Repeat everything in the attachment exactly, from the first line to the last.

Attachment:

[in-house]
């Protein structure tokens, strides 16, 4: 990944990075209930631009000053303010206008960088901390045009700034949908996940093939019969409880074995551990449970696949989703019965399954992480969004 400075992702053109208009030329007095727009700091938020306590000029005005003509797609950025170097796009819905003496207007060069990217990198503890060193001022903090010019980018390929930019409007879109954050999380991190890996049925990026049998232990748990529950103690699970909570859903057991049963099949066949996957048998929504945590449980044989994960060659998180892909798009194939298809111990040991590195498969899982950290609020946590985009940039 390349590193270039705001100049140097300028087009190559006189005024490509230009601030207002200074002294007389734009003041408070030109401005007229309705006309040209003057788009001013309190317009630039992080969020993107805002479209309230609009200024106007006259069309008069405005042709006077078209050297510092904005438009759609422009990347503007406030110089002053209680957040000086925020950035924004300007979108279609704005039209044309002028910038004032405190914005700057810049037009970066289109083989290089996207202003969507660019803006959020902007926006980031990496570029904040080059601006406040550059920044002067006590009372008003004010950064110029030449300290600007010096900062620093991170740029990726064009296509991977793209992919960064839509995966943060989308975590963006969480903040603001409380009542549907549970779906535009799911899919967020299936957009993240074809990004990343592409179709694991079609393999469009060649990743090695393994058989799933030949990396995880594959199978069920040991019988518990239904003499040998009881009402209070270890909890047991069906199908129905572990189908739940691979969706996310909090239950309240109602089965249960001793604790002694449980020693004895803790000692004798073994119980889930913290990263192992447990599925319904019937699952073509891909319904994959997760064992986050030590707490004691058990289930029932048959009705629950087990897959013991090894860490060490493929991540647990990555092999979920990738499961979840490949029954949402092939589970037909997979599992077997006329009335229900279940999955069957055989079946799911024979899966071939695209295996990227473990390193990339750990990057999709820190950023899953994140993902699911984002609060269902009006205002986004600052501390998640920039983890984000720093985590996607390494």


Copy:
[in-house]
């Protein structure tokens, strides 16, 4: 990944990075209930631009000053303010206008960088901390045009700034949908996940093939019969409880074995551990449970696949989703019965399954992480969004 400075992702053109208009030329007095727009700091938020306590000029005005003509797609950025170097796009819905003496207007060069990217990198503890060193001022903090010019980018390929930019409007879109954050999380991190890996049925990026049998232990748990529950103690699970909570859903057991049963099949066949996957048998929504945590449980044989994960060659998180892909798009194939298809111990040991590195498969899982950290609020946590985009940039 390349590193270039705001100049140097300028087009190559006189005024490509230009601030207002200074002294007389734009003041408070030109401005007229309705006309040209003057788009001013309190317009630039992080969020993107805002479209309230609009200024106007006259069309008069405005042709006077078209050297510092904005438009759609422009990347503007406030110089002053209680957040000086925020950035924004300007979108279609704005039209044309002028910038004032405190914005700057810049037009970066289109083989290089996207202003969507660019803006959020902007926006980031990496570029904040080059601006406040550059920044002067006590009372008003004010950064110029030449300290600007010096900062620093991170740029990726064009296509991977793209992919960064839509995966943060989308975590963006969480903040603001409380009542549907549970779906535009799911899919967020299936957009993240074809990004990343592409179709694991079609393999469009060649990743090695393994058989799933030949990396995880594959199978069920040991019988518990239904003499040998009881009402209070270890909890047991069906199908129905572990189908739940691979969706996310909090239950309240109602089965249960001793604790002694449980020693004895803790000692004798073994119980889930913290990263192992447990599925319904019937699952073509891909319904994959997760064992986050030590707490004691058990289930029932048959009705629950087990897959013991090894860490060490493929991540647990990555092999979920990738499961979840490949029954949402092939589970037909997979599992077997006329009335229900279940999955069957055989079946799911024979899966071939695209295996990227473990390193990339750990990057999709820190950023899953994140993902699911984002609060269902009006205002986004600052501390998640920039983890984000720093985590996607390494």